Archaeology Reading Group: Object-Image-Interpretation
Convenor: Will Anderson, Classics and Archaeology, firstname.lastname@example.org.
The group meets at 5:00 pm on the listed Thursdays.
Venue: unless advised otherwise is the Common Room in the southwest corner of the first floor, Centre for Classics and Archaeology, Old Quad. Discussion usually centres on a selected reading on archaeology theory.
To be added to the email list to receive details of meetings, please email the convenor.
Sessions for 2013
Chair: Emily Poelina-Hunter
Nude Figurines with Tattoos
This article outlines the origin of the study of painted motifs on Cycladic figurines and proposes new evidence to support the theory that some of the motifs may represent tattoos. It compares the motifs painted on a select group of Cycladic figurines with a particular type of Egyptian figurines and the tattoos preserved on female Egyptian mummies. The function of Cycladic figurines is still unknown and suggestions that they were an Aegean equivalent of an Egyptian ushabti figurine will be explored in association with the process of determining the shared elements between Cycladic and Egyptian figurines. By focussing on a comparison of the painted motifs on Cycladic and Egyptian figurines and considering why they were painted at all, one can base interpretations of function and meaning on physical data such as what pigments were used and the designs of the motifs.
Emily Poelina-Hunter (unpublished): 'Shared Motifs on Cycladic and Egyptian Figurines'
Chair: Will Anderson
Identifying patterns in the consumption of material culture is a fundamental part of archaeological practice. How these patterns are defined and interpreted depends upon a number of methodological and theoretical factors: homogeneity and variability of cultural forms is conditioned by the ways that such forms are classified and approached; the significance of certain material and stylistic properties in the past is also open to debate. Recent and current approaches to materiality have stressed how the consumption of cultural forms is both reflective and formative of social identities. This view implicates agents in determining the forms that they consume and socialise. But does ‘consumer choice’, an ideological tenet of contemporary neoliberal capitalism, exist in practice? To what extent do we determine the things that we produce, use and manipulate? and how much are we trapped within the social structures, economic and environmental conditions that we inherit?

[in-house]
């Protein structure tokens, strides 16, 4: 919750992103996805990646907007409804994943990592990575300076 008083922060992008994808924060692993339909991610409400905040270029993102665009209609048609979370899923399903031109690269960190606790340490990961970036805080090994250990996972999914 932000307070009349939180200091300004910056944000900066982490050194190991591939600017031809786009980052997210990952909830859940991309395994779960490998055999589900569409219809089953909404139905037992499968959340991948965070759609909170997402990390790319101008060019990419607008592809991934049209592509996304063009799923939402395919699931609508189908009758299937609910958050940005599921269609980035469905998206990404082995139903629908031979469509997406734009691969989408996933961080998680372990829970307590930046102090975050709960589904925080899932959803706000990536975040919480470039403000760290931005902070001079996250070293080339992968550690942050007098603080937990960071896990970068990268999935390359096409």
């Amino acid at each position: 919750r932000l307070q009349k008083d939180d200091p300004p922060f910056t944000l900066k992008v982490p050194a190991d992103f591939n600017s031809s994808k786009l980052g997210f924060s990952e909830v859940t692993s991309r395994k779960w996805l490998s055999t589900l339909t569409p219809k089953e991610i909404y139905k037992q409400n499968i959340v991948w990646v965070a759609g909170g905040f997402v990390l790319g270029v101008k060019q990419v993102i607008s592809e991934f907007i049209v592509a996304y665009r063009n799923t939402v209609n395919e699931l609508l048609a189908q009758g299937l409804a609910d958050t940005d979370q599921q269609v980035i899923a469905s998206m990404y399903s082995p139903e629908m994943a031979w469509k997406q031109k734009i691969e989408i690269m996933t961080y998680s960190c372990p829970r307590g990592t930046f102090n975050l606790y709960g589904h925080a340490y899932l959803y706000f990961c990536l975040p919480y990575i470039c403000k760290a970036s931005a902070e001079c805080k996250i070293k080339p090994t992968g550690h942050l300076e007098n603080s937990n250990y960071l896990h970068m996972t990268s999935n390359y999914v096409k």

W. Anderson 2013 (in press): ‘From manufactured goods to significant possessions: theorising pottery consumption in late antique Anatolia’, in C. Rowan and A. Bokern (eds.), Embodying Value? The Transformation of Objects in and from the Ancient World. BAR Int. Series. Oxford: Archaeopress.
Chair: Deb Gilkes
Considering all the Factors: Arid Australian Archaeological Site Formation
The authors present a descriptive model of the processes that create archaeological sites and apply the model on case study sites in semi-arid Northern Australia. The sediment rate on a site is compared to known environmental and cultural influences, the processes that affect directly the artefacts and site in the depositional sequence. Does this model fulfil the potential to aid identification and analysis of cultural remains and improve environmental reconstruction?
Ingrid Ward and Piers Larcombe 2003: 'A process-orientated approach to archaeological site formation: application to semi-arid Northern Australia', Journal of Archaeological Science 30, 1223-36.
Chair: Aleks Michalewicz
Fieldwork Across Disciplines: What Can We Learn From Each Other?
Archaeology Reading Group, Linguistics in the Pub and the Ethnography Forum invite you for an interdisciplinary session to discuss the fieldwork experience.
- What do our approaches to fieldwork have in common?
- How might we benefit from sharing information and techniques?
- Are there any differences in how we interact with the communities at our field sites?
Come and share your experiences and thoughts! If you’d like to read something in advance, see Chapter 17 ‘Toponymy: recording and analysing placenames in a language area’ in The Oxford Handbook of Linguistic Fieldwork, or have a look at Chapters 1.1 ‘Anthropology and Linguistics’ and 1.9 ‘Anthropology and Archaeology’ in The SAGE Handbook of Social Anthropology (both accessible as e-books via login to UniMelb library)
Continue the conversation – join us for a drink after the meeting at the Carlton Yacht Club, 298 Lygon Street.